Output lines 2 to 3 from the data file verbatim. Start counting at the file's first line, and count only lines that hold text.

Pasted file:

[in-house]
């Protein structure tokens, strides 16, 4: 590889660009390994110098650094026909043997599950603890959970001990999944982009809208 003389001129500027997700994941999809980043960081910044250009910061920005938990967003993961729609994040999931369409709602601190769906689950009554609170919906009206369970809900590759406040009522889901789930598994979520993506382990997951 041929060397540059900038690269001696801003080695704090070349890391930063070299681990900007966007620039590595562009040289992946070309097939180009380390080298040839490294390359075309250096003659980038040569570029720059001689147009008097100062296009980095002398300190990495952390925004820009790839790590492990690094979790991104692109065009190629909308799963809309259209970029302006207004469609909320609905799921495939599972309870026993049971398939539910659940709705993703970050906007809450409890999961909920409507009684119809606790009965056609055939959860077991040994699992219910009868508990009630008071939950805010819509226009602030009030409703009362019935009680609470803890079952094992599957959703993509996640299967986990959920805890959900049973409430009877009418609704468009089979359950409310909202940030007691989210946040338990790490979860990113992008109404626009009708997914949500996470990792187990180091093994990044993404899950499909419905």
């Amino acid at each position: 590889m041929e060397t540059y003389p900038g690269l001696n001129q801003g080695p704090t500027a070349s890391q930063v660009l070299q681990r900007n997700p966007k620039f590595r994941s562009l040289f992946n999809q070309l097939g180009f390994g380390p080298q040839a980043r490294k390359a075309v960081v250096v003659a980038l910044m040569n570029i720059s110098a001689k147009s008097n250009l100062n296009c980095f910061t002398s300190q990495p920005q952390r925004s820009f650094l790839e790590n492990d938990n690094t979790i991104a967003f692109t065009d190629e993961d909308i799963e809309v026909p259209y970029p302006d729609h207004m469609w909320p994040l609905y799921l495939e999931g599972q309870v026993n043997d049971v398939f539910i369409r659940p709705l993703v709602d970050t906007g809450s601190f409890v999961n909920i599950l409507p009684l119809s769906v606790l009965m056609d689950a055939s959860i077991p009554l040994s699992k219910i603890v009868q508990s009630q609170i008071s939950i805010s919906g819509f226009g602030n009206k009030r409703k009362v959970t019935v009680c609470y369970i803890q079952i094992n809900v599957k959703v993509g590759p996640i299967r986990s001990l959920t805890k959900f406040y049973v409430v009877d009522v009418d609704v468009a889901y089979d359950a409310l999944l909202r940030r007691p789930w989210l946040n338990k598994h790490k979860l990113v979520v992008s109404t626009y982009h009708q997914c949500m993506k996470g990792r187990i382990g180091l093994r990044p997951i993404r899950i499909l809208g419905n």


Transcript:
């Protein structure tokens, strides 16, 4: 590889660009390994110098650094026909043997599950603890959970001990999944982009809208 003389001129500027997700994941999809980043960081910044250009910061920005938990967003993961729609994040999931369409709602601190769906689950009554609170919906009206369970809900590759406040009522889901789930598994979520993506382990997951 041929060397540059900038690269001696801003080695704090070349890391930063070299681990900007966007620039590595562009040289992946070309097939180009380390080298040839490294390359075309250096003659980038040569570029720059001689147009008097100062296009980095002398300190990495952390925004820009790839790590492990690094979790991104692109065009190629909308799963809309259209970029302006207004469609909320609905799921495939599972309870026993049971398939539910659940709705993703970050906007809450409890999961909920409507009684119809606790009965056609055939959860077991040994699992219910009868508990009630008071939950805010819509226009602030009030409703009362019935009680609470803890079952094992599957959703993509996640299967986990959920805890959900049973409430009877009418609704468009089979359950409310909202940030007691989210946040338990790490979860990113992008109404626009009708997914949500996470990792187990180091093994990044993404899950499909419905």
């Amino acid at each position: 590889m041929e060397t540059y003389p900038g690269l001696n001129q801003g080695p704090t500027a070349s890391q930063v660009l070299q681990r900007n997700p966007k620039f590595r994941s562009l040289f992946n999809q070309l097939g180009f390994g380390p080298q040839a980043r490294k390359a075309v960081v250096v003659a980038l910044m040569n570029i720059s110098a001689k147009s008097n250009l100062n296009c980095f910061t002398s300190q990495p920005q952390r925004s820009f650094l790839e790590n492990d938990n690094t979790i991104a967003f692109t065009d190629e993961d909308i799963e809309v026909p259209y970029p302006d729609h207004m469609w909320p994040l609905y799921l495939e999931g599972q309870v026993n043997d049971v398939f539910i369409r659940p709705l993703v709602d970050t906007g809450s601190f409890v999961n909920i599950l409507p009684l119809s769906v606790l009965m056609d689950a055939s959860i077991p009554l040994s699992k219910i603890v009868q508990s009630q609170i008071s939950i805010s919906g819509f226009g602030n009206k009030r409703k009362v959970t019935v009680c609470y369970i803890q079952i094992n809900v599957k959703v993509g590759p996640i299967r986990s001990l959920t805890k959900f406040y049973v409430v009877d009522v009418d609704v468009a889901y089979d359950a409310l999944l909202r940030r007691p789930w989210l946040n338990k598994h790490k979860l990113v979520v992008s109404t626009y982009h009708q997914c949500m993506k996470g990792r187990i382990g180091l093994r990044p997951i993404r899950i499909l809208g419905n």